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Laws related to Berachos
What bracha should one recite on dried cranberries?
cranberries are sugar infused. This means the cranberries are soaked in sugar
water and then dried to look like raisins. Rav Belsky, zt”l ruled
that the bracha on
dried cranberries is Ha’odama. Although the cranberry plant survives from
year to year, and in fact can live for over a hundred years, since the berries
grow on or near the ground, the bracha is Ha’odama. The Mishnah Berurah (203:3) writes that
there is a dispute as to which bracha to recite on berries that grow on low
bushes that are within three tefachim (9 to 12 inches) of the ground, and
ha’olam (the accepted practice) is to recite Ha’odama.
Individuals who grow their own cranberry bushes may have cranberries that grow higher than 3 tefachim. On berries that grow on those bushes, one should recite Ha’eitz. However, commercially grown cranberries are grown in bogs, on or near the ground, so their bracha is Ha’odama.
Does the obligation to recite one hundred brachos apply even on Shabbos?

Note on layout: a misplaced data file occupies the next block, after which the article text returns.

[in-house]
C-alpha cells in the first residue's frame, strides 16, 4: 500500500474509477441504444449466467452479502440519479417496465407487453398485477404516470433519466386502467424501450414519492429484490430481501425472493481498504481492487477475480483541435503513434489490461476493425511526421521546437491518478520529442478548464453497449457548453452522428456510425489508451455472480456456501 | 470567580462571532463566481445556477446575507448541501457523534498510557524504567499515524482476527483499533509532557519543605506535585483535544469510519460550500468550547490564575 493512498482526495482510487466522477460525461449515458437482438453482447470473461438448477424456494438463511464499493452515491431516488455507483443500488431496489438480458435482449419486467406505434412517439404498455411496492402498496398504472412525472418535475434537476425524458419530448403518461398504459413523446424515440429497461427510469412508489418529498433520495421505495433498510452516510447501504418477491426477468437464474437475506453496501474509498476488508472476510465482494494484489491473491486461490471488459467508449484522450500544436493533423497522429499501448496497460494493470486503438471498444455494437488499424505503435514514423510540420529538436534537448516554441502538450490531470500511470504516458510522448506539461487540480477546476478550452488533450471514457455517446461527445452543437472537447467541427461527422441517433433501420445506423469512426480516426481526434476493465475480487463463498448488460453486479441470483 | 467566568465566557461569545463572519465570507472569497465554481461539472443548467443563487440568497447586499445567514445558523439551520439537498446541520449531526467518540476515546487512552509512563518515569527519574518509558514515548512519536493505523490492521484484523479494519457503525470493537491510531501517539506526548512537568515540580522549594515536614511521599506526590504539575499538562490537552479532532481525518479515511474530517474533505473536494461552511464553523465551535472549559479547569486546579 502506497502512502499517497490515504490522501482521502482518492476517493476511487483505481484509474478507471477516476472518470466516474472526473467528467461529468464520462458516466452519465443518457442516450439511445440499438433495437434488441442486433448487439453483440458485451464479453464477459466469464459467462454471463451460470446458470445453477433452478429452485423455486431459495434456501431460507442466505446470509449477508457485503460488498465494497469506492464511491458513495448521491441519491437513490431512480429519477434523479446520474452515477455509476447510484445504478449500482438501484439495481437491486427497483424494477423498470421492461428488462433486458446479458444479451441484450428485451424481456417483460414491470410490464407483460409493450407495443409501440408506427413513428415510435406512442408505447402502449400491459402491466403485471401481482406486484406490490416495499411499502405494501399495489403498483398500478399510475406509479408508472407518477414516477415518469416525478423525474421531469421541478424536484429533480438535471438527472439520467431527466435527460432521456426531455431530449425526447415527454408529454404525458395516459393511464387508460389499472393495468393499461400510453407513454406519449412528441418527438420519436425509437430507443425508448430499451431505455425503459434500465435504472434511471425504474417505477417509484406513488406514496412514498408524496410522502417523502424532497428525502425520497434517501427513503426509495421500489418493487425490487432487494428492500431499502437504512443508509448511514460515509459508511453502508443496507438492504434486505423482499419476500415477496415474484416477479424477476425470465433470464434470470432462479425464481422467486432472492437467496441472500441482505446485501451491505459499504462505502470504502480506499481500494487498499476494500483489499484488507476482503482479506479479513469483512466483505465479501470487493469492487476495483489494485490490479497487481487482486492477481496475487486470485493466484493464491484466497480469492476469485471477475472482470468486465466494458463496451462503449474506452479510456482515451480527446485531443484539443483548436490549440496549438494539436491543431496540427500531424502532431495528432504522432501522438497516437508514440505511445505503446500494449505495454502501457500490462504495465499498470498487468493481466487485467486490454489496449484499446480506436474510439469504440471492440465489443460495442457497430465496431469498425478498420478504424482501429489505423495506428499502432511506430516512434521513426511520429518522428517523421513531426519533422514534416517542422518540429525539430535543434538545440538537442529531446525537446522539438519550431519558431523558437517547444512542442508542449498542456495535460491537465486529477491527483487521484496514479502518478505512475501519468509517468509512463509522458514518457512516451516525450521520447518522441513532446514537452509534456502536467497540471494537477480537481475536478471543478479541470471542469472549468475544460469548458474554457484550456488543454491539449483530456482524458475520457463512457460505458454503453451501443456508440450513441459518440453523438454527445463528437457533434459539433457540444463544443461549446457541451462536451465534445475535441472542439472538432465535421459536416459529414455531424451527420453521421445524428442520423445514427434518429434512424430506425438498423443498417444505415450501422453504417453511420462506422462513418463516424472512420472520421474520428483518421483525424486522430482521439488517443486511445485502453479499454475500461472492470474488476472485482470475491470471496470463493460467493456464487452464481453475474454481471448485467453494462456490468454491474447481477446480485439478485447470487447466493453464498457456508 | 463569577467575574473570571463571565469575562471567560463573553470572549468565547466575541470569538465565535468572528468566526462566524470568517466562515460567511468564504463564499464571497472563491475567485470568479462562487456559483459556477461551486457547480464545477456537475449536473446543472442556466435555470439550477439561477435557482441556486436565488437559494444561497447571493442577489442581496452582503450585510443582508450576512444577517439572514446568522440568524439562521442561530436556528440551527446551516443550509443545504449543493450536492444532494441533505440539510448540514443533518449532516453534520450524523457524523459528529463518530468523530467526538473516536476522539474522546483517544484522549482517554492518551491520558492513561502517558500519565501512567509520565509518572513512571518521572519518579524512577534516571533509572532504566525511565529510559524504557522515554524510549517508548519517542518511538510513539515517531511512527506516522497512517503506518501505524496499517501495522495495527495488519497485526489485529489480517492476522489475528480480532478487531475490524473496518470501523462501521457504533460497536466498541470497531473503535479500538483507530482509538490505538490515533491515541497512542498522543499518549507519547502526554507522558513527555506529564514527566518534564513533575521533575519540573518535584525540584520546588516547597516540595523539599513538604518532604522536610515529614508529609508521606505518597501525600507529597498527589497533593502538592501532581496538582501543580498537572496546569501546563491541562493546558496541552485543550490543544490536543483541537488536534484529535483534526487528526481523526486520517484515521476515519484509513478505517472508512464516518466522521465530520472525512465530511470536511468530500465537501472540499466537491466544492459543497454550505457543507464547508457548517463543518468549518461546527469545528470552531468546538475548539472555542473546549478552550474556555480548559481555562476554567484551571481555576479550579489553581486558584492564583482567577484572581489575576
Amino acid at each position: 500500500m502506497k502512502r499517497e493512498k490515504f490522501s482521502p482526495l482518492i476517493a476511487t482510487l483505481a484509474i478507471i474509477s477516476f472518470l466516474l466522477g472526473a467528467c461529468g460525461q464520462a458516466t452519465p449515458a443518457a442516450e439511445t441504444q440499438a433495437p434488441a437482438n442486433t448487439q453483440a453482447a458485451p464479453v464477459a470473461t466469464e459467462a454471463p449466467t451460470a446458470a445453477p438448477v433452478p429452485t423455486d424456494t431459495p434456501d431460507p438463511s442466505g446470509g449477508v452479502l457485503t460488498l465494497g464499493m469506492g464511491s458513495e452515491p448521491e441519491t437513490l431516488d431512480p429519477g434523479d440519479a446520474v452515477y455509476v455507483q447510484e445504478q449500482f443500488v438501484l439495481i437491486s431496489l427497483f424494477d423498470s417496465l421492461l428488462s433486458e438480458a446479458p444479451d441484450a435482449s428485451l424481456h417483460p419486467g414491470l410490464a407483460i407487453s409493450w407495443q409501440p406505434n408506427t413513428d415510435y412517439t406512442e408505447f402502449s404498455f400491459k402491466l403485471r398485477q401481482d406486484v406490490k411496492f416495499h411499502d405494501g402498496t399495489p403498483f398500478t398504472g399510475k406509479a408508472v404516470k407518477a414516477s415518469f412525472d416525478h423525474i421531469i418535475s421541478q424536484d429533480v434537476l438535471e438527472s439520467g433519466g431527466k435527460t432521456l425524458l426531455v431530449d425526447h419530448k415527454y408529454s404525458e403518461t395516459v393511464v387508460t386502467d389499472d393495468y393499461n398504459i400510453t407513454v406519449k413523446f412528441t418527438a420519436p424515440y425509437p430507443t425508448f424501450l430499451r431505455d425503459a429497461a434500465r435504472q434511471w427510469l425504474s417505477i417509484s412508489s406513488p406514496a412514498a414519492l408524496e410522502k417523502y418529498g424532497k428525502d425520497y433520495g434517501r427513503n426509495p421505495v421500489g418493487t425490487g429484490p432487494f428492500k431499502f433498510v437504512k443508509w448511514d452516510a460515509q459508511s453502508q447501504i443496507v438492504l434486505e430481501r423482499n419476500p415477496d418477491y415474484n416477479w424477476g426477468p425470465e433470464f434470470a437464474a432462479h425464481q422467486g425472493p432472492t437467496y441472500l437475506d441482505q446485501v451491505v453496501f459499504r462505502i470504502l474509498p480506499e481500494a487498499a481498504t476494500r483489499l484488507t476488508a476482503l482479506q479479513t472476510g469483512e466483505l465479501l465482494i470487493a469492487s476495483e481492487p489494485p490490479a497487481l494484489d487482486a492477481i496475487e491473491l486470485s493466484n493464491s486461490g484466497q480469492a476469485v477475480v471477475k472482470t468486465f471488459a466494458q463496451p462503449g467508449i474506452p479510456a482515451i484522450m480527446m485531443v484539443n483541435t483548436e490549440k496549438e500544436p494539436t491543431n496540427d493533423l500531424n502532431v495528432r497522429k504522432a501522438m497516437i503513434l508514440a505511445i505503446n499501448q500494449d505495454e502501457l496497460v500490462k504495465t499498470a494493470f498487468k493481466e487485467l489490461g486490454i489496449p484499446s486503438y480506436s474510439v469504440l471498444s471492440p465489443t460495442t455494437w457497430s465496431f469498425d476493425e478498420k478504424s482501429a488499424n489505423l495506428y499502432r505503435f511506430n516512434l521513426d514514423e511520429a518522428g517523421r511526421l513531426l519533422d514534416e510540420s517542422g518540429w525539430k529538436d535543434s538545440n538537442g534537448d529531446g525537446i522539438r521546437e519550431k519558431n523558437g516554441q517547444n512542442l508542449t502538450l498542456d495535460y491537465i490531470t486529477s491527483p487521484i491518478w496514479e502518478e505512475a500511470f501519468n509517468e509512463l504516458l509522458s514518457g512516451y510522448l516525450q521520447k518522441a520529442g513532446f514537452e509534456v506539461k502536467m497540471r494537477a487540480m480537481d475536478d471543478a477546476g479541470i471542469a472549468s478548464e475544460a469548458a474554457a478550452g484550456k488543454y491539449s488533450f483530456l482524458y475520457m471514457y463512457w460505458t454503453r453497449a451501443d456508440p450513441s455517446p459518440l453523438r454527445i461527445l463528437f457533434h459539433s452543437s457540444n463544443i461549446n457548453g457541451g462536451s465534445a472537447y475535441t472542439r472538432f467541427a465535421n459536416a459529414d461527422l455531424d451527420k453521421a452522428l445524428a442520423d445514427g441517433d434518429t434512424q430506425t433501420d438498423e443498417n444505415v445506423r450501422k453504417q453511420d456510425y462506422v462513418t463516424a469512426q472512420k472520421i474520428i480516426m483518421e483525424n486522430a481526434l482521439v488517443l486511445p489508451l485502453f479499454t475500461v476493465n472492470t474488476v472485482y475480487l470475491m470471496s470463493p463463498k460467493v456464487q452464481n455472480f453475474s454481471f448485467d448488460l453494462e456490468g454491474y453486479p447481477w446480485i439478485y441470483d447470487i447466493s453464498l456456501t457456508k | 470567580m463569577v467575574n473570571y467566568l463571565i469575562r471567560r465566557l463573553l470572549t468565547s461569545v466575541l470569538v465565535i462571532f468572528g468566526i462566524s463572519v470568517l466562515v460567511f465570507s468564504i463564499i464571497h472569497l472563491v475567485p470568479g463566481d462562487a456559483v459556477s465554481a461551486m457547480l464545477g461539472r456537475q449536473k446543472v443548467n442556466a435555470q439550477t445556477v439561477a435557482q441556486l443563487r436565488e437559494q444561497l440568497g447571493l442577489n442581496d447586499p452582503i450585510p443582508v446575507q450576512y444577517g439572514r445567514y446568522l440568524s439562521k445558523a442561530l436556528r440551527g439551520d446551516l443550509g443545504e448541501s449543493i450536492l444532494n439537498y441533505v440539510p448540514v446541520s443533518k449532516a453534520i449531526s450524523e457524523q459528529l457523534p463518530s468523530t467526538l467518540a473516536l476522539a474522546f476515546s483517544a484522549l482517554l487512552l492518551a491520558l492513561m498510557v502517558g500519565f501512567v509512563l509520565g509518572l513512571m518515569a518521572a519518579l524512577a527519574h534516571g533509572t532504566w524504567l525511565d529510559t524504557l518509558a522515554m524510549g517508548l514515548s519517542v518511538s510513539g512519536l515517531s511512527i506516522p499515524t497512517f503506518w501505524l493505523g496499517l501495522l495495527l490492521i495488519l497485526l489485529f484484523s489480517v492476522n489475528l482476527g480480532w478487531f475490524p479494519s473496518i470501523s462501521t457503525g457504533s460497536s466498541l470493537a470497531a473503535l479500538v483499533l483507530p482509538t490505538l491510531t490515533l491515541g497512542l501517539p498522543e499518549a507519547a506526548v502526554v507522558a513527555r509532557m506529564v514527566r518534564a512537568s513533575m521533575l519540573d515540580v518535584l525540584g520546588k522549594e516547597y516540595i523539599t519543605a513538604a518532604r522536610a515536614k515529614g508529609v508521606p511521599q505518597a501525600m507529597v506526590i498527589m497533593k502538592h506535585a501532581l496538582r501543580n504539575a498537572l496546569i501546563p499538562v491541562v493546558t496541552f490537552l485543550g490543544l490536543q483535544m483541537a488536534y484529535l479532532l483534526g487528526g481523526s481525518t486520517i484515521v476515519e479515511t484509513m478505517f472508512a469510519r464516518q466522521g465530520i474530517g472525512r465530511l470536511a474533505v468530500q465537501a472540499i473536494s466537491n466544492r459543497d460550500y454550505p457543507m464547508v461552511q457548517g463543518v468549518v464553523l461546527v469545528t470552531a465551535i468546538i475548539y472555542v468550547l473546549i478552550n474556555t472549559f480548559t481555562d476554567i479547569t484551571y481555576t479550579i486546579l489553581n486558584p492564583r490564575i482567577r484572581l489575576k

Yes. Although on Shabbos the tefillos contain fewer brachos, one must still fill the quota of 100 brachos. On Friday night, one recites 11 brachos during Maariv, and an additional 47 brachos are recited during Shacharis, Musaf and Mincha. One must eat three meals on Shabbos which adds another 18 brachos, and there are a few additional brachos recited for Kiddush, HaMapil and after using the restroom. Still, on an average Shabbos, one will find themselves about 18 brachos short. Therefore, Shulchan Aruch (OC 290:1) writes that one should eat sweet fruit and smell various fragrant spices to accumulate extra brachos throughout the day. Bedieved one can rely on answering Amen to the brachos of Krias Hatorah and Haftara (an additional 27 brachos). There is also an opinion that reciting the prayer “Ein Kelokainu”, which has in it all the components of a bracha, is equivalent to having recited 12, and some say 20, brachos.